Will it always work for you because it worked on a statistically significant number of OTHER PEOPLE? No; of course not. But it will work a majority of the time. The fact is that split testing has the same problems. When you find an answer from split testing and choose the “a” version over the “b” version based on 20 actions… There is a percentage chance that you actually chose the wrong version. Increase the number of actions and you increase your chances of picking the right one. The same is true when looking at OTHER PEOPLE’S results instead of your own.

OK; so how can we measure some of these things. Search Engine Ranking is easy. You can compare sites at the #1 ranking with sites at the #100 ranking…. or sites in the top 10 with sites in the 101-110 range in ranking. No problem.

More traffic? You can find open logs for a statistically significant number of sites. A less perfect measurement might be Alexa or Jupiter ratings. When dealing with less accurate measurements like that, simply increase your sample size or compare more distant extremes (Alexa rankings in the top 100 vs Alexa ranking in the 99,900-100,000 traffic rankings).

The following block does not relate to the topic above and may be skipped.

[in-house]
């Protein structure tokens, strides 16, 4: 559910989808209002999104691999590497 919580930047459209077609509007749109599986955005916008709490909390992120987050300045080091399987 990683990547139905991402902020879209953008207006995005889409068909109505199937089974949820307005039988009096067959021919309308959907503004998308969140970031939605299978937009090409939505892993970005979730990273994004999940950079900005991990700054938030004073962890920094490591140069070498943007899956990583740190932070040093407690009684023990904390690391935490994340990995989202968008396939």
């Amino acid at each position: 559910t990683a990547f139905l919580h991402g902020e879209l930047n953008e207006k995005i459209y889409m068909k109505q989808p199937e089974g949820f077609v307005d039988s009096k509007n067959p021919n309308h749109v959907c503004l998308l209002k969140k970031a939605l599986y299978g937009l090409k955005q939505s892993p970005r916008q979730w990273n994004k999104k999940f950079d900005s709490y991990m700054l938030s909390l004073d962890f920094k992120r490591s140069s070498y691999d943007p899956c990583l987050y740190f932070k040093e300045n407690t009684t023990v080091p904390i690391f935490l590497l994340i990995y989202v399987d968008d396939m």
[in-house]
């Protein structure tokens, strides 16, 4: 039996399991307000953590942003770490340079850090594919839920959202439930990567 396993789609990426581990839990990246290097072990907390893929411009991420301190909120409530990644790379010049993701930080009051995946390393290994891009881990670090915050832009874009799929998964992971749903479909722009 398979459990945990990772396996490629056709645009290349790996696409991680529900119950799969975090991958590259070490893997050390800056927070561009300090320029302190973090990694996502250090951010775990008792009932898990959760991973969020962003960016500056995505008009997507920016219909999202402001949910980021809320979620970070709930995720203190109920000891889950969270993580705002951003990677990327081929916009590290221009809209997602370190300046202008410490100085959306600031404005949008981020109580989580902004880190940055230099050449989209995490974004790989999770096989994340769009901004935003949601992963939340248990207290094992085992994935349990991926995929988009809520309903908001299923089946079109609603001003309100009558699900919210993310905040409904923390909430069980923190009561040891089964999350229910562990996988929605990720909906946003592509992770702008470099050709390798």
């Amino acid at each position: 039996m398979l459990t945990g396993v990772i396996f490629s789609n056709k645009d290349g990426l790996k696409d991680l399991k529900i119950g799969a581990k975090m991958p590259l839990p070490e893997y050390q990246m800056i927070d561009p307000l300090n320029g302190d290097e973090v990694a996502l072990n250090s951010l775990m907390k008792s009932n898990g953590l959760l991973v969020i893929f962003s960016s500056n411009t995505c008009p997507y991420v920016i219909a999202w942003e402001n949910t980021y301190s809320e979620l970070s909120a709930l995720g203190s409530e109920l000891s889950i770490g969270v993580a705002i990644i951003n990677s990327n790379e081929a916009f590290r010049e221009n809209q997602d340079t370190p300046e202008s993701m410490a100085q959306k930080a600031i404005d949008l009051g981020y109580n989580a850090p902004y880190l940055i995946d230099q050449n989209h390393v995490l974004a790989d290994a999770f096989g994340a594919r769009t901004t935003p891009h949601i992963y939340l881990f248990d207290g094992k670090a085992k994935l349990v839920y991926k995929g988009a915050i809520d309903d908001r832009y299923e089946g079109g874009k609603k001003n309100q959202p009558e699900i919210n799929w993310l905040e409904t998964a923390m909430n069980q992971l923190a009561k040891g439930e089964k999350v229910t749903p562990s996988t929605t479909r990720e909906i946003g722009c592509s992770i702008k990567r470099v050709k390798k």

More inbound links? Once again you can use open logs and look at referral entries… or you can trust the link: command at MSN… or something less reliable like the link: command at Google (once again, just increase your sample size and/or compare more distant extremes in number of inbound links).

How about profitability? This is my favorite. This is why most of us are here. I used this measurement for my Glyphius software and all of the copywriting statistical studies posted on my blog and in the Statistical Copywriting Online Home Study Course.